For many years, funders have been calling for nonprofits to merge. There is simply a lot of redundancy in nonprofit operations, ego in the creation and continued existence of some nonprofits, and the possibility to streamline back office operations for more efficient use of the donor dollar. Right now, there is increased competition for funder dollars, many of which are tied in endowments and portfolios with drops in the market. This has resulted in less funding available for nonprofits. Many funders have also redirected funding to emergency relief for organizations directly responding to the current crises, taking away needed funds from operations and from organizations not typically involved in this work, like arts and culture organizations.
All of these situations add to the already existing funder interest in seeing consolidation in the nonprofit space. Some funders have previously made concerted efforts to match and make introductions among the nonprofits that they fund. Others have created financial incentives for them to explore collaboration at minimum, and acquisition at best. These have been in the form of nonprofit workshops and referrals to consultants who can facilitate these conversations, as well as funding incentives for said exploration and strategic planning.
One reason not often considered for a merger or acquisition is preparing the new nonprofit entity to better compete with for profit entities. It may also better position an organization to scale or alternatively go more in depth with its programming or services. Another reality for some are financial struggles and it may become clear that some organizations’ remaining resources can be better allocated through an acquisition or merger.
Occasionally, there are also times when a merger or an acquisition is called for because the reason the nonprofit existed thankfully no longer exists anymore, or exists to the degree that demands standalone nonprofits. For example, nonprofits that served polio patients became obsolete after the disease had been mostly eradicated.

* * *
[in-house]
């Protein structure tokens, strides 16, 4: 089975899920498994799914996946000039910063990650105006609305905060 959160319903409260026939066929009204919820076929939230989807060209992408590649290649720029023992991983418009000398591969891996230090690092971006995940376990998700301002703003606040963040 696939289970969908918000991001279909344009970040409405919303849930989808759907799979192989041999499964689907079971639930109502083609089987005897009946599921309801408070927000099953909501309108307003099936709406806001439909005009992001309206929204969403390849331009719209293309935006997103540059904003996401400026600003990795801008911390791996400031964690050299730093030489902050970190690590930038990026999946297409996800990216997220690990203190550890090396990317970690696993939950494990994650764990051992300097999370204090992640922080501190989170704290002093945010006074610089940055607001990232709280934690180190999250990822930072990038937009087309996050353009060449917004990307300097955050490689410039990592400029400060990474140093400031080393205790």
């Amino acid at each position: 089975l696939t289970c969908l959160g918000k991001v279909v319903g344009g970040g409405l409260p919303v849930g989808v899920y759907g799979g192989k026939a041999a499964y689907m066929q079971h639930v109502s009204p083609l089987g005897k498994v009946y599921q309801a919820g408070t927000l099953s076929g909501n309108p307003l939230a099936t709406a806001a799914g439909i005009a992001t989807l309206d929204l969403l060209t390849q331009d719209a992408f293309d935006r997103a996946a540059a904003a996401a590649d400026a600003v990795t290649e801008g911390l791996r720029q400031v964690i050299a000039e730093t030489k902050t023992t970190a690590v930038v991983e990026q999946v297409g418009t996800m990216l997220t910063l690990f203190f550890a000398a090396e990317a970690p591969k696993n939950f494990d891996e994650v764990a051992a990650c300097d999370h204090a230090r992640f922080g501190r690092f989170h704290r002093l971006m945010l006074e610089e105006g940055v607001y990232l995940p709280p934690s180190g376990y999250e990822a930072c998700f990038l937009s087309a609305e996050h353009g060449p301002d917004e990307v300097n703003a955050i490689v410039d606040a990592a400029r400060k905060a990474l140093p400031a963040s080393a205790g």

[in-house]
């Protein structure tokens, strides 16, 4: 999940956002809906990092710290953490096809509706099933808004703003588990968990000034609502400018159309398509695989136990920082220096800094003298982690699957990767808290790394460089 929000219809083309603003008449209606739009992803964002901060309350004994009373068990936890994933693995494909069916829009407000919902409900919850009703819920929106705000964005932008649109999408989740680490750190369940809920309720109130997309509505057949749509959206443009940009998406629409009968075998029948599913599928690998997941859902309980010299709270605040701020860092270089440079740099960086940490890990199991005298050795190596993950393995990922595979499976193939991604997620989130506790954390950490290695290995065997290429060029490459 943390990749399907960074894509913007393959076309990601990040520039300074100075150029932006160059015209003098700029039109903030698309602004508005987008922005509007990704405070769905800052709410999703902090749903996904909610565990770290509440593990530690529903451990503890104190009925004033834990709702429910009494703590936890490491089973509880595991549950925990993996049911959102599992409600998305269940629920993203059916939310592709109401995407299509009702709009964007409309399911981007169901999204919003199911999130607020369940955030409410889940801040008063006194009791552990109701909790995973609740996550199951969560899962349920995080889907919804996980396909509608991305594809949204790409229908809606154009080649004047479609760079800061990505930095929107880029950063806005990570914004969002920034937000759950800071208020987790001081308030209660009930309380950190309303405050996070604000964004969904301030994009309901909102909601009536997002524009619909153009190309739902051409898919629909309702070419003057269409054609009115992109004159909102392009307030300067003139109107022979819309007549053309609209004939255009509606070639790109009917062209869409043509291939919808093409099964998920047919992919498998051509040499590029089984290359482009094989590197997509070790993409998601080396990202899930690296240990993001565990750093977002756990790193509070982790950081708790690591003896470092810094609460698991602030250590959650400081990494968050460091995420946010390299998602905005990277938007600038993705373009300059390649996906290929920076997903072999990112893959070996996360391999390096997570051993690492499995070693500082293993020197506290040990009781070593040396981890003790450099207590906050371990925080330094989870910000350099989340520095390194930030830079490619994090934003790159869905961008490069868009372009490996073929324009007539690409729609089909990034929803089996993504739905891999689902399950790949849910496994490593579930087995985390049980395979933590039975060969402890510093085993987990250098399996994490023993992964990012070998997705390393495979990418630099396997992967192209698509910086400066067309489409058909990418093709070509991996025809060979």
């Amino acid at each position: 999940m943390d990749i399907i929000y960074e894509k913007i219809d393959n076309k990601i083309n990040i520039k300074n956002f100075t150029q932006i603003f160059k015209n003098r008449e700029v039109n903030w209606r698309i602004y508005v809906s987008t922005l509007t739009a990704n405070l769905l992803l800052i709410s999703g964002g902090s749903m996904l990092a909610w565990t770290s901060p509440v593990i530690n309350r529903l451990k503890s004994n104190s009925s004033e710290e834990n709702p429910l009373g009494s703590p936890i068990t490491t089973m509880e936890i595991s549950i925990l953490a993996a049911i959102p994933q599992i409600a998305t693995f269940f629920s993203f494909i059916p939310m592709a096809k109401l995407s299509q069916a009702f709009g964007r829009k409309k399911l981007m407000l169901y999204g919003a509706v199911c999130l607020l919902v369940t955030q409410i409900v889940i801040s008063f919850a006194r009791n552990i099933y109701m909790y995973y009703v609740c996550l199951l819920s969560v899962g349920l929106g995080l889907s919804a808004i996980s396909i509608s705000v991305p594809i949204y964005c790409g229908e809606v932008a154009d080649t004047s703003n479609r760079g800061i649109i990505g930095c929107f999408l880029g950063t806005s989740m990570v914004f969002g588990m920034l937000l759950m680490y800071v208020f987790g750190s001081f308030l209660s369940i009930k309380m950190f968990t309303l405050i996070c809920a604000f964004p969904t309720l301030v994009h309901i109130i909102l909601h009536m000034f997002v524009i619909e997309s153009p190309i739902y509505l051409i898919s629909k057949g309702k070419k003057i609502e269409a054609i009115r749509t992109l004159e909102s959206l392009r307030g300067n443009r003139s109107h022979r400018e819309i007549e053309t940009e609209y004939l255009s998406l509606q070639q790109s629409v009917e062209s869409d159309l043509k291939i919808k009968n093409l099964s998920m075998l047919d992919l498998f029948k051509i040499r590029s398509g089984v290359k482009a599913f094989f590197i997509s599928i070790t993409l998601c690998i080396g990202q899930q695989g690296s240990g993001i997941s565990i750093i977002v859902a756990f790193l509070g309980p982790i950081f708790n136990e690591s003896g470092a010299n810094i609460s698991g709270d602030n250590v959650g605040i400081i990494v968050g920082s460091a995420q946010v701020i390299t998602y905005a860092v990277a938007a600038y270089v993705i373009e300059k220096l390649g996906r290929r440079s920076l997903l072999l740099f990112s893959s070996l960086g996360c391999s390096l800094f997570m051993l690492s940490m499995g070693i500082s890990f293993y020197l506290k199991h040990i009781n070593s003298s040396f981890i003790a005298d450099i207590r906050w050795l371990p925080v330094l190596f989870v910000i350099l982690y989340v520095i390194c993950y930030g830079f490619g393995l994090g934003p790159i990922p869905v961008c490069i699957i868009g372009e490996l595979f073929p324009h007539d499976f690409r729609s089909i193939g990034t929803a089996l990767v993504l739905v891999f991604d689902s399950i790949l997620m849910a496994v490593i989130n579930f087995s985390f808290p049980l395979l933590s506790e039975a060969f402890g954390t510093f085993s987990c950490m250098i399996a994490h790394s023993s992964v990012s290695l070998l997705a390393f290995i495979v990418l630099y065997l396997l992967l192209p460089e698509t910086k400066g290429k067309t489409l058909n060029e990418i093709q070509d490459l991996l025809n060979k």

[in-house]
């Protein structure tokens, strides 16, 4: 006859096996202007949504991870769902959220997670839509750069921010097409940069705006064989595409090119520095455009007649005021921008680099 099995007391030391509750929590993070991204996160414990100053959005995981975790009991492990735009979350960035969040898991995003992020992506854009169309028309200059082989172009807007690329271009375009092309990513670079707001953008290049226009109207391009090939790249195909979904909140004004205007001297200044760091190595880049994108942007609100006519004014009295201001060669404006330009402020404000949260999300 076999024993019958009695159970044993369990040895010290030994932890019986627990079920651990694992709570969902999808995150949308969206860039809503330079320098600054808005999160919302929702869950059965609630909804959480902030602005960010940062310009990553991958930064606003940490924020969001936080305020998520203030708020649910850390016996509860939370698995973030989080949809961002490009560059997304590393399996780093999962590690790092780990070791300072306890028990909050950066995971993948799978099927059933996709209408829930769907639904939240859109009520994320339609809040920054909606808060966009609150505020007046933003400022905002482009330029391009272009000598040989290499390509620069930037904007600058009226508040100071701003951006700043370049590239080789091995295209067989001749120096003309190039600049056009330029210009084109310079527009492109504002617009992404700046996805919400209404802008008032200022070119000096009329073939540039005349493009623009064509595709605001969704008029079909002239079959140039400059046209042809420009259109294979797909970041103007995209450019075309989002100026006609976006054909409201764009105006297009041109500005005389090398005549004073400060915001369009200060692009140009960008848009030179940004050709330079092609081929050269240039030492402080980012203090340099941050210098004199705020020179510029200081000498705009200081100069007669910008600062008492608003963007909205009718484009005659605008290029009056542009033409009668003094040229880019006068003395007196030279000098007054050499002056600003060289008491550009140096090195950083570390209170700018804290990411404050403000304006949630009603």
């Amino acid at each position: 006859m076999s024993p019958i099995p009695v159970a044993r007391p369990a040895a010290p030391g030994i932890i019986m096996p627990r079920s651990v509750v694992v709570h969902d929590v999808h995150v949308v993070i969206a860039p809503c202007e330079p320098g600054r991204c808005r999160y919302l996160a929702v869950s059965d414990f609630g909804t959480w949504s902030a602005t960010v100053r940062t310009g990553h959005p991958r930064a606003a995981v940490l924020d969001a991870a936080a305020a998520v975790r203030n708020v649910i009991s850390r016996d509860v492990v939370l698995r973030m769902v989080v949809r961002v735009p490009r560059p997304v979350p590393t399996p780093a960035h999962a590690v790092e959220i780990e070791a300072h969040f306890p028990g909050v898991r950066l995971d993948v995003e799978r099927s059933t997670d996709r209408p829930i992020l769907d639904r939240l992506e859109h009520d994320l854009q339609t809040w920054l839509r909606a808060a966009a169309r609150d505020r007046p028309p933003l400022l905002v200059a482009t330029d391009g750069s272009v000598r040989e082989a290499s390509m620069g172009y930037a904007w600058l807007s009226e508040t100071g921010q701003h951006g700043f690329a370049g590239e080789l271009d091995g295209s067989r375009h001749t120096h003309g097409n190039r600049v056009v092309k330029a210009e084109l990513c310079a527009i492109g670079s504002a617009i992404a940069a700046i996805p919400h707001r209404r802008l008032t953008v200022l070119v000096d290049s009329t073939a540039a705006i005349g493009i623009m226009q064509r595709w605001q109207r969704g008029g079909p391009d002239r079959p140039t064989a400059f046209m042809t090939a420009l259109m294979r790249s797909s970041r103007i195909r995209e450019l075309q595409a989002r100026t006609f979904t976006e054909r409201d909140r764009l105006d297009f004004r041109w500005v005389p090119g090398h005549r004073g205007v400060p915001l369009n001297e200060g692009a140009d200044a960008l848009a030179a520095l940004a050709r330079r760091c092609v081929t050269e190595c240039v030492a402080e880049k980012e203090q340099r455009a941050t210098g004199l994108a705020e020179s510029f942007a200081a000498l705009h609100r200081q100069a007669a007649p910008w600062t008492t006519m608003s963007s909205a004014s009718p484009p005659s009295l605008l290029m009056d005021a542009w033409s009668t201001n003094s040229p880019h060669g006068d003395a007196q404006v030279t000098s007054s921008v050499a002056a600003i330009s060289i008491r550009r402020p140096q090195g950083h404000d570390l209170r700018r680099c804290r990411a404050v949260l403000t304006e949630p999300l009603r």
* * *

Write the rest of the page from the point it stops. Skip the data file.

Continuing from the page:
If a structural change is being considered, keep in mind that the new entity does not need to necessarily be created as a 501c3. Perhaps a different vehicle is more conducive such as a memorandum of understanding (MOU), management agreement, administrative consolidation, or joint venture partnership, for example. The final vehicle can depend on a number of factors, including if the two nonprofits have complementary or redundant programming.
It is important to keep in mind that a merger or acquisition is not a failure but rather a reflection of prudent management. Importantly, it can be an opportunity to better serve service recipients or reach more individuals in need. In this way, the new entity is fulfilling the mission, possibly positively growing or pivoting, or going out of business most appropriately.
Not all situations are equal. Small nonprofits may be nimbler at responding than larger nonprofits. Geographic or community driven differences can be lost in a nonprofit which is now designed to cover a larger or more inclusive territory. Bigger, for nonprofits, doesn’t always translate to better. Organizational culture and legacy can be significant drivers of identity that when taken away from a nonprofit, results in a fizzling of support.
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